The companies believe the trade associations are unfairly restricting access to their members who are the company’s customers and prospective customers. Companies contend they are entitled to a certain level of access to an association’s members, especially if the companies are exhibitors or corporate sponsors or partners.
The associations believe the companies only want to do a “hard sell” on their members. Associations contend that since they are not-for-profit organizations, communications from companies is a commercial intrusion.
The result of this company-association butting of heads does little to help the company or the association. More importantly, it does little to help the association’s members.
A survey conducted in August 2017 by the DC-Area Partnership Professionals Network (PPN), an organization of corporate sponsorship and partnership executives with associations and not-for-profit organizations, revealed some findings that might provide companies with ideas on how to bridge the gap and have more successful relationships with associations.
- Associations obviously need money to fulfill their missions to provide services to members. Two-thirds of the respondents to the PPN survey reported their revenue from corporate partners had increased in the past year (though the survey didn’t ask how much it increased). What is more revealing is that one-third reported their revenue from corporate partners had decreased or stayed the same.
- It’s important for associations’ programs to meet the current needs of their stakeholders. Member needs change, business trends change, etc. When asked if they had undertaken a review of their corporate partner program in the past three years, half of the association executives responding to the survey said “no”.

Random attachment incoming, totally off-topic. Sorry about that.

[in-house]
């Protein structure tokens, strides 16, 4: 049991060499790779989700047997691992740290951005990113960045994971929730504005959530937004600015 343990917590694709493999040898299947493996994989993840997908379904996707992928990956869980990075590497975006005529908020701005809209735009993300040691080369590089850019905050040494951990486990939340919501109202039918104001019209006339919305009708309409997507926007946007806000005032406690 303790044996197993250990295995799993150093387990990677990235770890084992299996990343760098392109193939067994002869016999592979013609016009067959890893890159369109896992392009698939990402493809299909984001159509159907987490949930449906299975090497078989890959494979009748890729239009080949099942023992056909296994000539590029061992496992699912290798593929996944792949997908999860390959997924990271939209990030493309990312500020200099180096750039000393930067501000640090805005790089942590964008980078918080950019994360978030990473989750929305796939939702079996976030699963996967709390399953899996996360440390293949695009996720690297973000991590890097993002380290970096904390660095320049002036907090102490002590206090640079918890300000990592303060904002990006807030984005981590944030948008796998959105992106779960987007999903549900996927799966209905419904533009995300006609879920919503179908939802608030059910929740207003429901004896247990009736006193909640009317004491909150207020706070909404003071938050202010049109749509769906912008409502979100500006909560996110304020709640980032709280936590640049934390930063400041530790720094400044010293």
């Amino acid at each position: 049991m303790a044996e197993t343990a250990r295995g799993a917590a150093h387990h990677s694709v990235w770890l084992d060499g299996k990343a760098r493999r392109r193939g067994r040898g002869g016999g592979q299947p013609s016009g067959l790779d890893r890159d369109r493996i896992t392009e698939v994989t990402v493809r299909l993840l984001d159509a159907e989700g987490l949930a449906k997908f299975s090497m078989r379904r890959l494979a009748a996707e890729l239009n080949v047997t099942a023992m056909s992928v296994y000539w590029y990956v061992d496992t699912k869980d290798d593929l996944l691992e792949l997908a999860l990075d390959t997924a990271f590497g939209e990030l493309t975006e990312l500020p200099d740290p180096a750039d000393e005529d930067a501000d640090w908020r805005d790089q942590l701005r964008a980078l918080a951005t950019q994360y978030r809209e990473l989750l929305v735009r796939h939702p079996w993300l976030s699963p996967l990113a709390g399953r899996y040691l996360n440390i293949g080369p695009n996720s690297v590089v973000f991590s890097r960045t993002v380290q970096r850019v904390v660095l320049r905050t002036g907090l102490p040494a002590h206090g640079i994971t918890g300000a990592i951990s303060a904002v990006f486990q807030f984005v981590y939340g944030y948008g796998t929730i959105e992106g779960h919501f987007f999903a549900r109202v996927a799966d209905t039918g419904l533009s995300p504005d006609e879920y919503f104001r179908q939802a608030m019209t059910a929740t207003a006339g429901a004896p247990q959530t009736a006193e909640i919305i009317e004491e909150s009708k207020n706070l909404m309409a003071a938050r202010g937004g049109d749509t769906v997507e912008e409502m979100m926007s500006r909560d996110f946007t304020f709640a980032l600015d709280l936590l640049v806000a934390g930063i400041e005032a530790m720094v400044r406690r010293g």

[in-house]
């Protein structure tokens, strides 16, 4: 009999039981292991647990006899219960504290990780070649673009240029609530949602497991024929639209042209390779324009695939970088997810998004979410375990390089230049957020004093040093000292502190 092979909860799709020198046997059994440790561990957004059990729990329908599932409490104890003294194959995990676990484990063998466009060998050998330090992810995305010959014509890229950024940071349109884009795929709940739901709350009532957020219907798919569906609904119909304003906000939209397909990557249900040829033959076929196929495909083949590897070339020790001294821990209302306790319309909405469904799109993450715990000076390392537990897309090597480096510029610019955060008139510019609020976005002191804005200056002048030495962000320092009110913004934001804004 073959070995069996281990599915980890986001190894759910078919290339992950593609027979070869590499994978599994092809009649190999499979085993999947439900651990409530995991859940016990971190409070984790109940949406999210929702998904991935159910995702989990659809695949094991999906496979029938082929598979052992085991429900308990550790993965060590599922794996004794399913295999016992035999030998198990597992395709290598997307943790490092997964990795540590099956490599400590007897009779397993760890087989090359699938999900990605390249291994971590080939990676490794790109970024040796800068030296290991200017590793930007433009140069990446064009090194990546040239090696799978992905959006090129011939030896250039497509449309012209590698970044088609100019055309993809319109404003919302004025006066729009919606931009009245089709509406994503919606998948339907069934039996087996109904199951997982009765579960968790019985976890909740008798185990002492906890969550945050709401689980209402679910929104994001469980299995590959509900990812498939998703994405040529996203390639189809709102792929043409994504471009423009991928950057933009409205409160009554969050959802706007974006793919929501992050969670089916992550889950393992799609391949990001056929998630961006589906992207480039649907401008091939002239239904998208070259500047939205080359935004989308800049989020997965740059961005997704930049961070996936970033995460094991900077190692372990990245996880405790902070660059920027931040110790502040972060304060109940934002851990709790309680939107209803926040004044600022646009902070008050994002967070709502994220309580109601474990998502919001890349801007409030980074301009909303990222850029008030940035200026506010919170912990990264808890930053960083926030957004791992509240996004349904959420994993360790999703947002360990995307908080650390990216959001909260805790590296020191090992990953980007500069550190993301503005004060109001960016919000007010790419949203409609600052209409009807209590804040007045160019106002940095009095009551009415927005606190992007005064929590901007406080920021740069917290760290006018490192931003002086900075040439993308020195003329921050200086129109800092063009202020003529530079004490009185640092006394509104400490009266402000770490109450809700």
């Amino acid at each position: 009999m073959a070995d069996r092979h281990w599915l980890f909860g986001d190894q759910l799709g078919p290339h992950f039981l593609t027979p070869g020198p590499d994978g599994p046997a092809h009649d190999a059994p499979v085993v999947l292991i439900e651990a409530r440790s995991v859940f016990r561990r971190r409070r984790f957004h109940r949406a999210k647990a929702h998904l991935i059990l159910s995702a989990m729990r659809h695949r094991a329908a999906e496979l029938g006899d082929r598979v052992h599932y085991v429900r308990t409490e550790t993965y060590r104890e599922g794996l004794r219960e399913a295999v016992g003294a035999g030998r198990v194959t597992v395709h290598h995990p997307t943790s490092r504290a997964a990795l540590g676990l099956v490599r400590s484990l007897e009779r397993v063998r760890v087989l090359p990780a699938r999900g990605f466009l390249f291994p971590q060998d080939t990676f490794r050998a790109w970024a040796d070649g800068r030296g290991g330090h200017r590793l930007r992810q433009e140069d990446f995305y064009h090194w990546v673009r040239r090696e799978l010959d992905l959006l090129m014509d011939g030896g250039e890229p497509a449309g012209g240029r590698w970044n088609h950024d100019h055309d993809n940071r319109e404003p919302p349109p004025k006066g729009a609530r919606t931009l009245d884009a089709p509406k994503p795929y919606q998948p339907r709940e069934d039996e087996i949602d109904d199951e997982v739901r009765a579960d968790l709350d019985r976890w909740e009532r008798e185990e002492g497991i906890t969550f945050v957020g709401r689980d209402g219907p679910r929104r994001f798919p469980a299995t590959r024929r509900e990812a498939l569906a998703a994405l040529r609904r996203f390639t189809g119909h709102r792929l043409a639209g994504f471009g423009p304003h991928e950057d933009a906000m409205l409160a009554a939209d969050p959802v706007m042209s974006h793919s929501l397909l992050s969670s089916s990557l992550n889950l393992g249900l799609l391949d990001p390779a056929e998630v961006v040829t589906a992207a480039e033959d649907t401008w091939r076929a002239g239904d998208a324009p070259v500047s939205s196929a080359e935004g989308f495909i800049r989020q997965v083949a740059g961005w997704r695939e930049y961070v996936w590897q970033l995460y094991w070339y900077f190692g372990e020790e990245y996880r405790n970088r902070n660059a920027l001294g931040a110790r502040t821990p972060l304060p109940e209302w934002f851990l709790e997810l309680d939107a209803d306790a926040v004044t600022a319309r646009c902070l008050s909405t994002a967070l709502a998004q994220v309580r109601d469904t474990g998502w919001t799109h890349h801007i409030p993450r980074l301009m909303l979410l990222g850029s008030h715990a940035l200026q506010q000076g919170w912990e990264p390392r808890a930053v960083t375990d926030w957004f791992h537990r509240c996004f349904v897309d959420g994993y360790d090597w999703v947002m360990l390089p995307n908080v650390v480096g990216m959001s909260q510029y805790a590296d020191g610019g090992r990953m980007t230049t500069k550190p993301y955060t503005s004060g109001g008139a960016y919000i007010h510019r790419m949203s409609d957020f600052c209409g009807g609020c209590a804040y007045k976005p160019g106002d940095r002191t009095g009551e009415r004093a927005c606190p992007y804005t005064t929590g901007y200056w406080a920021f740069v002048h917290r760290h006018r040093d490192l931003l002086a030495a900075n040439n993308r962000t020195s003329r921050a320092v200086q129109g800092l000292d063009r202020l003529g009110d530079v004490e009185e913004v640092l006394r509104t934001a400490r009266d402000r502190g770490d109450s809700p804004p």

- Boards of directors play a critical role for associations. They set policy; they are a barometer of member needs; they are a gateway to members. While survey respondents report their boards were aware of revenue from corporate partners, only one-quarter of boards meet with corporate partners and one-quarter are not involved in any way with corporate partners.
- Companies that partner with associations have specific business goals. These goals can be repositioning their company, launching a new product, meeting the challenges of competitor companies, etc. While almost 100% of the associations responding to the survey offer transactional benefits like logo visibility, the percentage of association offering more substantive benefits like speaking opportunities and content development drops to about 50%.
- Lastly, most of the organizations surveyed acknowledged they are competing for their corporate partners’ attention with other associations and other marketing channels.
To recap: associations need the revenue from corporate partners; many associations haven’t revamped their corporate partnership programs recently; many boards are not involved in corporate partnership programs; associations are offering predominantly low-value transactional benefits; and associations realize they are competing for corporate partners.
What can you do with this knowledge from the Partnership Professionals Network survey? Have a conversation with each association that represents businesses who are your customers and prospective customers.
Explain that your company and their association each have a mission and goals. Ironically, there is a common thread in these missions and goals: to meet the needs of the businesses who are your customers and their members.
Identify ideas, solutions, and strategies that your company can offer to help the association’s members. Discuss ways the association can make changes to its current corporate partnership program to get their board members more engaged and offer benefits that will help your company help their members.
Strive for the triple-win: value for the association, its members, and your company.
If you would like more information on how your company can achieve its business goals by partnering with trade associations, contact Quantum Age today.